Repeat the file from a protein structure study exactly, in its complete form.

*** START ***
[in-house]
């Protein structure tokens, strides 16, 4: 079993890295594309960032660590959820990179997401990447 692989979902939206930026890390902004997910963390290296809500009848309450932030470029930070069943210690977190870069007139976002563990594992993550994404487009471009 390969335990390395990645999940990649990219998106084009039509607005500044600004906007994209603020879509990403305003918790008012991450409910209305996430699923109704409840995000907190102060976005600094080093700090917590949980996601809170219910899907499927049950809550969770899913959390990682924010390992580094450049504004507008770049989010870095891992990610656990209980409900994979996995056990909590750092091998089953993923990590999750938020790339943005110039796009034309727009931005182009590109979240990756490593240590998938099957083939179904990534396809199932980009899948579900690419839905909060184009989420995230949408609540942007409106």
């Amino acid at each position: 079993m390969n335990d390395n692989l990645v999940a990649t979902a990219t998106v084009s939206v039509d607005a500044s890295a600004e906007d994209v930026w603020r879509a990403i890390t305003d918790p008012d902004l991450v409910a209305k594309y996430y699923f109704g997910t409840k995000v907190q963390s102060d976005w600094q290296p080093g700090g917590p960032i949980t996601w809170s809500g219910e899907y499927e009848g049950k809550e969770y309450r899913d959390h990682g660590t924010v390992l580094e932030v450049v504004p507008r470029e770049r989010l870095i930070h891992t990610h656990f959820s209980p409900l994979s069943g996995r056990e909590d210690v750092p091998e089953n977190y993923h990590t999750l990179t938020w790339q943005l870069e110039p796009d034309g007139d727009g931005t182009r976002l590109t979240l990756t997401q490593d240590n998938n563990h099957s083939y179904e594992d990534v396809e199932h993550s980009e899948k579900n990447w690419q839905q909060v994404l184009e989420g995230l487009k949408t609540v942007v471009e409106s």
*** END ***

[in-house]
């Protein structure tokens, strides 16, 4: 079993890295594309960032660590959820990179997401990447 692989979902939206930026890390902004997910963390290296809500009848309450932030470029930070069943210690977190870069007139976002563990594992993550994404487009471009 390969335990390395990645999940990649990219998106084009039509607005500044600004906007994209603020879509990403305003918790008012991450409910209305996430699923109704409840995000907190102060976005600094080093700090917590949980996601809170219910899907499927049950809550969770899913959390990682924010390992580094450049504004507008770049989010870095891992990610656990209980409900994979996995056990909590750092091998089953993923990590999750938020790339943005110039796009034309727009931005182009590109979240990756490593240590998938099957083939179904990534396809199932980009899948579900690419839905909060184009989420995230949408609540942007409106």
């Amino acid at each position: 079993m390969n335990d390395n692989l990645v999940a990649t979902a990219t998106v084009s939206v039509d607005a500044s890295a600004e906007d994209v930026w603020r879509a990403i890390t305003d918790p008012d902004l991450v409910a209305k594309y996430y699923f109704g997910t409840k995000v907190q963390s102060d976005w600094q290296p080093g700090g917590p960032i949980t996601w809170s809500g219910e899907y499927e009848g049950k809550e969770y309450r899913d959390h990682g660590t924010v390992l580094e932030v450049v504004p507008r470029e770049r989010l870095i930070h891992t990610h656990f959820s209980p409900l994979s069943g996995r056990e909590d210690v750092p091998e089953n977190y993923h990590t999750l990179t938020w790339q943005l870069e110039p796009d034309g007139d727009g931005t182009r976002l590109t979240l990756t997401q490593d240590n998938n563990h099957s083939y179904e594992d990534v396809e199932h993550s980009e899948k579900n990447w690419q839905q909060v994404l184009e989420g995230l487009k949408t609540v942007v471009e409106s």